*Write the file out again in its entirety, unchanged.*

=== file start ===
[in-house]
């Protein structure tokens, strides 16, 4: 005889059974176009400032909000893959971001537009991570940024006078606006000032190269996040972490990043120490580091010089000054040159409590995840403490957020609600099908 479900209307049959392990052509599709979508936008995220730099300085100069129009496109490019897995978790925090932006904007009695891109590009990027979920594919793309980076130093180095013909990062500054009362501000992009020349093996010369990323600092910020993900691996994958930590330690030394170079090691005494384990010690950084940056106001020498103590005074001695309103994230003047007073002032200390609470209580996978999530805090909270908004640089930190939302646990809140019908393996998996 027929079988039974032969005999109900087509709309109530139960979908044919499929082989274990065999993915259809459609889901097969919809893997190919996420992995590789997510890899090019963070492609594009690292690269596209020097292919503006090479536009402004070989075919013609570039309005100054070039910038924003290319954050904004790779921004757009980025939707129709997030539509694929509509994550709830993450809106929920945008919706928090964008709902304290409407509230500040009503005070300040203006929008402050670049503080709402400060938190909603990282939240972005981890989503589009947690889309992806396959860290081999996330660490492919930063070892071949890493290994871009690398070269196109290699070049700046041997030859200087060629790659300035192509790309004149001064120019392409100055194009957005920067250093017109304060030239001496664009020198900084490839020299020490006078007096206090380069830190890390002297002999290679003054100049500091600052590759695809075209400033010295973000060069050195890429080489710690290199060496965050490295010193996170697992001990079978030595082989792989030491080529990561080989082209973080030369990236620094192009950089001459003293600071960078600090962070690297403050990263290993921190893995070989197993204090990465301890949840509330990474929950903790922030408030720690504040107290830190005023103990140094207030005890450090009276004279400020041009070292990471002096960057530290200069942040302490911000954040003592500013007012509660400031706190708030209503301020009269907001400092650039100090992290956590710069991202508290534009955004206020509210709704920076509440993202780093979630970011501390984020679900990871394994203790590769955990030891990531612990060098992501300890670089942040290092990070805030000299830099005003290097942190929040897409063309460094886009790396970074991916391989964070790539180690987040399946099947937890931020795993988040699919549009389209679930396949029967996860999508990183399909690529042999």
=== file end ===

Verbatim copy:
[in-house]
């Protein structure tokens, strides 16, 4: 005889059974176009400032909000893959971001537009991570940024006078606006000032190269996040972490990043120490580091010089000054040159409590995840403490957020609600099908 479900209307049959392990052509599709979508936008995220730099300085100069129009496109490019897995978790925090932006904007009695891109590009990027979920594919793309980076130093180095013909990062500054009362501000992009020349093996010369990323600092910020993900691996994958930590330690030394170079090691005494384990010690950084940056106001020498103590005074001695309103994230003047007073002032200390609470209580996978999530805090909270908004640089930190939302646990809140019908393996998996 027929079988039974032969005999109900087509709309109530139960979908044919499929082989274990065999993915259809459609889901097969919809893997190919996420992995590789997510890899090019963070492609594009690292690269596209020097292919503006090479536009402004070989075919013609570039309005100054070039910038924003290319954050904004790779921004757009980025939707129709997030539509694929509509994550709830993450809106929920945008919706928090964008709902304290409407509230500040009503005070300040203006929008402050670049503080709402400060938190909603990282939240972005981890989503589009947690889309992806396959860290081999996330660490492919930063070892071949890493290994871009690398070269196109290699070049700046041997030859200087060629790659300035192509790309004149001064120019392409100055194009957005920067250093017109304060030239001496664009020198900084490839020299020490006078007096206090380069830190890390002297002999290679003054100049500091600052590759695809075209400033010295973000060069050195890429080489710690290199060496965050490295010193996170697992001990079978030595082989792989030491080529990561080989082209973080030369990236620094192009950089001459003293600071960078600090962070690297403050990263290993921190893995070989197993204090990465301890949840509330990474929950903790922030408030720690504040107290830190005023103990140094207030005890450090009276004279400020041009070292990471002096960057530290200069942040302490911000954040003592500013007012509660400031706190708030209503301020009269907001400092650039100090992290956590710069991202508290534009955004206020509210709704920076509440993202780093979630970011501390984020679900990871394994203790590769955990030891990531612990060098992501300890670089942040290092990070805030000299830099005003290097942190929040897409063309460094886009790396970074991916391989964070790539180690987040399946099947937890931020795993988040699919549009389209679930396949029967996860999508990183399909690529042999």